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Two-Year Or Five-Year Fixed-Rate Mortgage? What You Need to Know

Posted 16 July 2018

Looking for a fixed-rate mortgage? Our guide looks at the pros and cons of two-year and five-year fixed mortgages...

In recent years, fixed-rate mortgages have been overwhelmingly popular with borrowers. Combining the stability of fixed payments with some of the lowest interest rates ever seen in the UK, it’s perhaps no surprise that millions of borrowers have turned to these products.

If you’re thinking of taking out a fixed-rate mortgage, you’ll need to decide whether to fix for a short term (two years) or the medium term (five years).

With the gap in the cost of these type of deal shrinking to its lowest level since 2013, how do you choose which deal to go for? Keep reading to discover the pros and cons of choosing a two-year or five-year fixed-rate mortgage.

Lowest gap between cost of two- and five-year deals in five years

In the past there has often been a financial reason for choosing a two-year over a five-year fixed-rate deal. Historically, two-year products have been much cheaper than five-year deals, meaning that if you’re main objective is to reduce your repayments, a shorter-term rate will offer cost savings.

However, recent research from financial analysts Moneyfacts has revealed that the gap between the average rate for a two-year fixed-rate mortgage and one that is fixed over five years is now at its lowest level since August 2013.

This means that if you’re looking for long-term security you may only pay a small amount more – around 0.4% – for the privilege.

The main reason for this is that the cost of two-year fixed-rate mortgages has risen over the last few months.

Charlotte Nelson, finance expert at Moneyfacts, says: “With all the uncertainty surrounding a potential base rate rise, the average two-year fixed rate has been on an upward trajectory in the first half of this year, increasing from 2.35% at the start of the year to 2.52% [in June 2018]".

At the same time, the average five-year fixed rate has risen by just 0.05% since January, which has allowed the gap between the two to decrease dramatically. The average two-year fixed rate deal is now 2.52%, with the average five-year fix available at 2.92%.

Why you might want to choose a two-year fixed-rate mortgage

Because of the difference in interest rates, the main reason to choose a two-year fixed-rate product would be because you want to minimise your repayments.

The cost of two-year deals is generally lower than their five-year equivalents, meaning that you’ll often save money by choosing a shorter-term deal. On a £150,000 repayment mortgage over 25 years, choosing the average two-year rate will save you around £30 per month when compared to the average five-year fixed-rate deal.

The other main advantage of choosing a two-year deal is that you have the flexibility to review your arrangements after a couple of years.

Two-year deals will generally only tie you in with early repayment charges during the fixed period. If your personal circumstances are likely to change then having the opportunity to renegotiate your deal without being tied in might suit you.

Why you might want to choose a five-year fixed-rate deal

Over recent months, more and more borrowers are choosing five-year fixed-rate products. Moneyfacts report that the demand for five-year fixed rates has increased to 47%, meaning around half of all new mortgages are now taken out on this basis.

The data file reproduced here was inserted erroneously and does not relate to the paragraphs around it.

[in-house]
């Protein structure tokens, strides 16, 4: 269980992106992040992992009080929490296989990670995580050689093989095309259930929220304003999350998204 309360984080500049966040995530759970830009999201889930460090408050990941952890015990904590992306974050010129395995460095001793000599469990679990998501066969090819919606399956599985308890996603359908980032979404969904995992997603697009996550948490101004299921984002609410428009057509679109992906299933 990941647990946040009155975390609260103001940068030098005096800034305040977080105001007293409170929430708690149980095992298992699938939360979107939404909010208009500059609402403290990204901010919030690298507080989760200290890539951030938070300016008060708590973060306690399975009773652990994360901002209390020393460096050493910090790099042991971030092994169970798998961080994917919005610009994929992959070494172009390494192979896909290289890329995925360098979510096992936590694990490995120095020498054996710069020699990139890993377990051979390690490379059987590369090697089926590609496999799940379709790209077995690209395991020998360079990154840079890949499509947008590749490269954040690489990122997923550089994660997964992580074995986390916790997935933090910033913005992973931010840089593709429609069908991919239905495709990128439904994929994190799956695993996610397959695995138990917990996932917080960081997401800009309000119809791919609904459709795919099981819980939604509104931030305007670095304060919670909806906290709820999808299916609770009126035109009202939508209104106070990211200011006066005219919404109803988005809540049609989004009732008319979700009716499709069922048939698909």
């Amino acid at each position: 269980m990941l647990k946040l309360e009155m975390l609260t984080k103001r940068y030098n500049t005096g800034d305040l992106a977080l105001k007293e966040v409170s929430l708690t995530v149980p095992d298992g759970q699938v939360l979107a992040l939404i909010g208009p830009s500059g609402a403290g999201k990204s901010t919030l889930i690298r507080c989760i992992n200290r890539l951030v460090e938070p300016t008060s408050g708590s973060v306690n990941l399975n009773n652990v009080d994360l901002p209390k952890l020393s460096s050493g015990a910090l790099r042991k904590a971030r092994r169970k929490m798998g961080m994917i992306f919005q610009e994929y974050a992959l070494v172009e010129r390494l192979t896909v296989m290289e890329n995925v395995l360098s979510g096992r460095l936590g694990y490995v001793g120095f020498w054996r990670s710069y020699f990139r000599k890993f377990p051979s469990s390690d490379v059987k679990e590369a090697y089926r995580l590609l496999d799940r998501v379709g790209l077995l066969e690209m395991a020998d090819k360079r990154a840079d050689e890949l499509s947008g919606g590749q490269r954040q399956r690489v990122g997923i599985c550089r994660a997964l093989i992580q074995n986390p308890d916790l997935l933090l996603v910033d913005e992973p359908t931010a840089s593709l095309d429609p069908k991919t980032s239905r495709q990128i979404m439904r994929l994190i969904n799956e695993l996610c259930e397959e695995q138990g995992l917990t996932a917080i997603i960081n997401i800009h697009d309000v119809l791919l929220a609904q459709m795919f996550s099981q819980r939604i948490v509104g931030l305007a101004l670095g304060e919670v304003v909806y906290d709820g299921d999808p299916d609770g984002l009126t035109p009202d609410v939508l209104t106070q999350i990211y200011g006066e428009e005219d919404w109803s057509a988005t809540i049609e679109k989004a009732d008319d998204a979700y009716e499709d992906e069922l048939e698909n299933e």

Lenders have also been keen to maintain their market share by offering competitive five-year deals. Charlotte from Moneyfacts says: “Specifically, lenders are hoping to entice borrowers onto a longer-term option by keeping their five-year fixed rate deals competitive, which is why the two-year fixed rates have sped up but the five-year rates haven't.”

While the downside of a five-year deal is that your monthly repayments may be more initially, they could end up saving you money in the long run depending what happens to general interest rates.

There is general agreement that interest rates will continue to rise in the next few years, and so if you do choose a two-year product then rates may be much higher when you come to renegotiate a deal in two years’ time.

Choosing a five-year fix may therefore be a smart gamble to take. You could find that the overall cost of your mortgage over the medium term may be lower if you take a five-year rate, even if it is more expensive initially. That’s because it could be much more expensive to renegotiate a deal two years down the line.

If you are considering a five-year fixed rate then remember that these deals generally have ‘early repayment charges’ for the full five years. So, if you decide to repay part or all of the mortgage during the five-year deal, you could face some substantial charges for doing so.

Ideally, you should only commit to a five-year deal if your personal circumstances are relatively stable and you don’t expect to make any major changes during the fixed period.

Most mortgages are ‘portable’, and so you can normally take your deal with you if you were to move home, assuming you satisfy your lender’s other criteria. Read our complete guide to porting a mortgage.

Consider taking advantage of a low rate now

Whether it’s a two-year or a five-year rate you’re looking at, most experts suggest that you consider fixing your mortgage sooner rather than later in order to take advantage of the excellent deals available.

Nick Chadbourne, chief executive of conveyancing service provider LMS, says: “In the short-term, reports of the Bank of England’s upcoming rate increase is putting pressure on homeowners to move away SVR and remortgage sooner rather than later.

“The longer term increase in lending is due to borrowers being more aware of the potential savings on offer through remortgaging.”


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